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July 20, 2005

Heat wave grips the Southwest

The death toll in Phoenix is up to 18 today after record heat has scorched the city. Eleven of those reported dead were homeless and another two were elderly. Typically those most at risk during heat waves are those who work outside. Interestingly enough, illegal immigrants who die in the heat trying to enter the country are not counted in the official statistics of those killed due to the heat. So far this month, the average high in Phoenix remains of 110 degrees!

Below are the temperatures as of 5:00PM PDT today (20-July-2005).

Today tied the record all-time high in Denver where temperatures reached 105 degrees.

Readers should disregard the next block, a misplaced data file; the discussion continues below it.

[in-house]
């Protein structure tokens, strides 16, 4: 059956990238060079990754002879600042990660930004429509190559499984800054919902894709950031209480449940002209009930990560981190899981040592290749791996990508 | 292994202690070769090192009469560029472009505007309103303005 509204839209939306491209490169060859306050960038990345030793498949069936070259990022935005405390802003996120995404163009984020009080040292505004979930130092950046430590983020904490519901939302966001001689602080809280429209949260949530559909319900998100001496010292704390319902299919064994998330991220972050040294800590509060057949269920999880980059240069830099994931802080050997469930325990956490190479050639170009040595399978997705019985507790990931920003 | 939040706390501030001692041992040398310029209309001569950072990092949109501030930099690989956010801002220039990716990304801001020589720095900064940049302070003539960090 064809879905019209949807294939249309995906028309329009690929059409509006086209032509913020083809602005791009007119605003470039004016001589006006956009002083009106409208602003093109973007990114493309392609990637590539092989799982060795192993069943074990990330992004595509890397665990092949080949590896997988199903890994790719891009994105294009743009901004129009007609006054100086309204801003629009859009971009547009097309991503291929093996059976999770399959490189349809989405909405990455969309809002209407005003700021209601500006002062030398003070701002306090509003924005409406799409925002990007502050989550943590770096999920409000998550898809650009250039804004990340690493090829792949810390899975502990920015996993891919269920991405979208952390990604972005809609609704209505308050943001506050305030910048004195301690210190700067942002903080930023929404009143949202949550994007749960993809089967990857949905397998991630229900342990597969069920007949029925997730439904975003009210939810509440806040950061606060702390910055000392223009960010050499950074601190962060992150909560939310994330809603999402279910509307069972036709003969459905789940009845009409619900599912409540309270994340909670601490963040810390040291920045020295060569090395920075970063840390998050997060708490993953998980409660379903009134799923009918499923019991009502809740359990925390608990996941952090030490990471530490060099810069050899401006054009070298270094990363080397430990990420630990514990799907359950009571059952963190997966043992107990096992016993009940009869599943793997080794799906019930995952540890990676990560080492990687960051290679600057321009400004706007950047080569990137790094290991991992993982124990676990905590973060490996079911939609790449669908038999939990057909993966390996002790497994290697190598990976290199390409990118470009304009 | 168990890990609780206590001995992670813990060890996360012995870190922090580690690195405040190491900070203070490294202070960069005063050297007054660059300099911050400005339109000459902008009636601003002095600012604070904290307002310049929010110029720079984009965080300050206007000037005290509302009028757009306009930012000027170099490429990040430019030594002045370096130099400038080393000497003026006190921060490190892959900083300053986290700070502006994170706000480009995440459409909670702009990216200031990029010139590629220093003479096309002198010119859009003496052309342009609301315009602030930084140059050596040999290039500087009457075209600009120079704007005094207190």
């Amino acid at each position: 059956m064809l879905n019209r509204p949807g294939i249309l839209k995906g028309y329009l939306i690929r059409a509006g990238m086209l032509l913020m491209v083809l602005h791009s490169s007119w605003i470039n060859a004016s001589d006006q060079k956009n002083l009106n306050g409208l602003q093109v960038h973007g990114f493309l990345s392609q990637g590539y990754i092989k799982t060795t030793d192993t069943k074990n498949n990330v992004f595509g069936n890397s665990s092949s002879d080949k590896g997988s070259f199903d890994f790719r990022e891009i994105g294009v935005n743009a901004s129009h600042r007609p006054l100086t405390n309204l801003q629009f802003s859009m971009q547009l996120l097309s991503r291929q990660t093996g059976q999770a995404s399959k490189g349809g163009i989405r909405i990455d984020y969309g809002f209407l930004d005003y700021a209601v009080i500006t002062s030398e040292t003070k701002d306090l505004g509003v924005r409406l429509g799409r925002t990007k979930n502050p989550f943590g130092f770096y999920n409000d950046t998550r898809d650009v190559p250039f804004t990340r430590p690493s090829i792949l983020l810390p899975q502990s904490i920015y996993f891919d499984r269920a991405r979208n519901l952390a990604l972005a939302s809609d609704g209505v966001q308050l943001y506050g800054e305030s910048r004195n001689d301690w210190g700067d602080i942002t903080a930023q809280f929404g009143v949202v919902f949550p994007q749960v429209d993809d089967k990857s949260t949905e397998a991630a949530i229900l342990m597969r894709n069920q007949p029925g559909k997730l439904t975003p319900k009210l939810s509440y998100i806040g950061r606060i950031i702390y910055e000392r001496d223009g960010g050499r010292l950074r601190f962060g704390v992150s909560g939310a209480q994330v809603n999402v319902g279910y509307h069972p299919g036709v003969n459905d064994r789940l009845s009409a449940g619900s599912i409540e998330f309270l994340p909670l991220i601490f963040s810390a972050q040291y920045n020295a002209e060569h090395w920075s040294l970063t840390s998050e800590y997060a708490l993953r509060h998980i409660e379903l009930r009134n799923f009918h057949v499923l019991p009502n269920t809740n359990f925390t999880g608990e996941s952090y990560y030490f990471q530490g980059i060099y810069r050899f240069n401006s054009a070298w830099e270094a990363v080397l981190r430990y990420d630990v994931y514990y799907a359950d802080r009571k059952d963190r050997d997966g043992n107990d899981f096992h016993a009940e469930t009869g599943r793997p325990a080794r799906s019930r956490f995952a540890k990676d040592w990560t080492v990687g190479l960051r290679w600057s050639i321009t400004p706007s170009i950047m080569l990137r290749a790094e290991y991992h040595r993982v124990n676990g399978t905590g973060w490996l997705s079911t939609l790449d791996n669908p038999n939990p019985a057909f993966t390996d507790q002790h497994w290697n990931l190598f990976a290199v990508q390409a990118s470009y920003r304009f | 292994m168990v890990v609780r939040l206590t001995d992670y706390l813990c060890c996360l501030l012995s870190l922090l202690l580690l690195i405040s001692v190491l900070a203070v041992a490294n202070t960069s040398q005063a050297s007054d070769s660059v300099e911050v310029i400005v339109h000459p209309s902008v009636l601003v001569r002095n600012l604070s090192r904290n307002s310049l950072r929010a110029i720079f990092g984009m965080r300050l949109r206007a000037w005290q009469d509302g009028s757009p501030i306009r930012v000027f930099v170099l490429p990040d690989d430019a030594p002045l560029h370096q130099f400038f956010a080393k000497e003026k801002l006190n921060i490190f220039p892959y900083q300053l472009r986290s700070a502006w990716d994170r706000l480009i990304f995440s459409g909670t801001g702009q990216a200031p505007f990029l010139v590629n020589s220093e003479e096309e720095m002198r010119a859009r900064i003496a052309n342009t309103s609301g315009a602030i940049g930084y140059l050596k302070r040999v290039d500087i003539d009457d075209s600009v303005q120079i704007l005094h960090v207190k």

Since Friday it has been over 127 degrees every day in Death Valley, CA, with today reaching 129 degrees. The record high in Death Valley and for the entire U.S. is 134 degrees and the world record set in Libya is 136 degrees. For the record, the hot temperatures in Death Valley are not much more impressive than those in Denver due to difference in elevation. Temperatures typically drop about 2.5 degrees Fahrenheit per 1000 feet you go up in the atmosphere. We call this the environmental lapse rate. However, if you were to lift an air parcel up in the atmosphere without condensing out any moisture or exchanging heat (the dry adiabatic lapse rate), the actual cooling rate would be 5.4 degrees F per 1000 feet. The reason that the environmental lapse rate is slower than the dry adiabatic lapse rate is because heat is added to the air as it cools during ascent if water begins to condense. Death Valley is 240 feet below sea level while Denver is 5,431 feet above sea level, thus giving an elevation difference of 5,671 feet. If you account for the environmental lapse rate, this would provide for a 14.2 degree F difference, or 30.6 degrees by the dry adiabatic lapse rate. Today Death valley was only 24 degrees warmer than Denver, in the middle of the two lapse rates.
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